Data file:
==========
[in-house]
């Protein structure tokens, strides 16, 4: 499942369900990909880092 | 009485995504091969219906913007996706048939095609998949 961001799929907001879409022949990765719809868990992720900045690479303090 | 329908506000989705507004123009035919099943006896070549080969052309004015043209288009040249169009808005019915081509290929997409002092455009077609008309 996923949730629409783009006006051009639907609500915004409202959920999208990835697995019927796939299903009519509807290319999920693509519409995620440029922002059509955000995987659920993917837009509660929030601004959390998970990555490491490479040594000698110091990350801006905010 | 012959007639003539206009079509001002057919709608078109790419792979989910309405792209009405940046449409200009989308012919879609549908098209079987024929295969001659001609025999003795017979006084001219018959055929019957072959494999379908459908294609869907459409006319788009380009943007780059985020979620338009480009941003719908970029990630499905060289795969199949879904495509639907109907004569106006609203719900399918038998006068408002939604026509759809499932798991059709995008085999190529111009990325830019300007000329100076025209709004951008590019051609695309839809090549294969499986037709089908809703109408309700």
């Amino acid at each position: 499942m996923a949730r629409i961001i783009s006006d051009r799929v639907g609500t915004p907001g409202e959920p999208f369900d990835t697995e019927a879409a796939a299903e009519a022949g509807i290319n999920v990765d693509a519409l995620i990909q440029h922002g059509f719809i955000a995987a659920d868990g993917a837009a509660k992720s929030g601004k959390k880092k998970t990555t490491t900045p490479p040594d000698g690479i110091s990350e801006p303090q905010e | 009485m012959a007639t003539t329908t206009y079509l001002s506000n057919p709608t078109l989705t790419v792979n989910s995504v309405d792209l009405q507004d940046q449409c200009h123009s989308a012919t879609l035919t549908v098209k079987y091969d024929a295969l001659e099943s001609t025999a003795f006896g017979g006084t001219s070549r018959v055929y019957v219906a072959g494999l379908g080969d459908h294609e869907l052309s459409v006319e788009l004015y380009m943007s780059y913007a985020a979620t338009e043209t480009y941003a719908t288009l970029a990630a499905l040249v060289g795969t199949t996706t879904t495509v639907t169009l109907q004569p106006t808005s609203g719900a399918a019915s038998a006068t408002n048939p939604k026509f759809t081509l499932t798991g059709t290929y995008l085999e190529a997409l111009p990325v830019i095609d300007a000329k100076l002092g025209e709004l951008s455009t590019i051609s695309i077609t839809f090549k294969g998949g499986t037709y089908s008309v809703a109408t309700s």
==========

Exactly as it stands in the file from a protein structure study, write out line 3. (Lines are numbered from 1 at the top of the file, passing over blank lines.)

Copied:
């Amino acid at each position: 499942m996923a949730r629409i961001i783009s006006d051009r799929v639907g609500t915004p907001g409202e959920p999208f369900d990835t697995e019927a879409a796939a299903e009519a022949g509807i290319n999920v990765d693509a519409l995620i990909q440029h922002g059509f719809i955000a995987a659920d868990g993917a837009a509660k992720s929030g601004k959390k880092k998970t990555t490491t900045p490479p040594d000698g690479i110091s990350e801006p303090q905010e | 009485m012959a007639t003539t329908t206009y079509l001002s506000n057919p709608t078109l989705t790419v792979n989910s995504v309405d792209l009405q507004d940046q449409c200009h123009s989308a012919t879609l035919t549908v098209k079987y091969d024929a295969l001659e099943s001609t025999a003795f006896g017979g006084t001219s070549r018959v055929y019957v219906a072959g494999l379908g080969d459908h294609e869907l052309s459409v006319e788009l004015y380009m943007s780059y913007a985020a979620t338009e043209t480009y941003a719908t288009l970029a990630a499905l040249v060289g795969t199949t996706t879904t495509v639907t169009l109907q004569p106006t808005s609203g719900a399918a019915s038998a006068t408002n048939p939604k026509f759809t081509l499932t798991g059709t290929y995008l085999e190529a997409l111009p990325v830019i095609d300007a000329k100076l002092g025209e709004l951008s455009t590019i051609s695309i077609t839809f090549k294969g998949g499986t037709y089908s008309v809703a109408t309700s």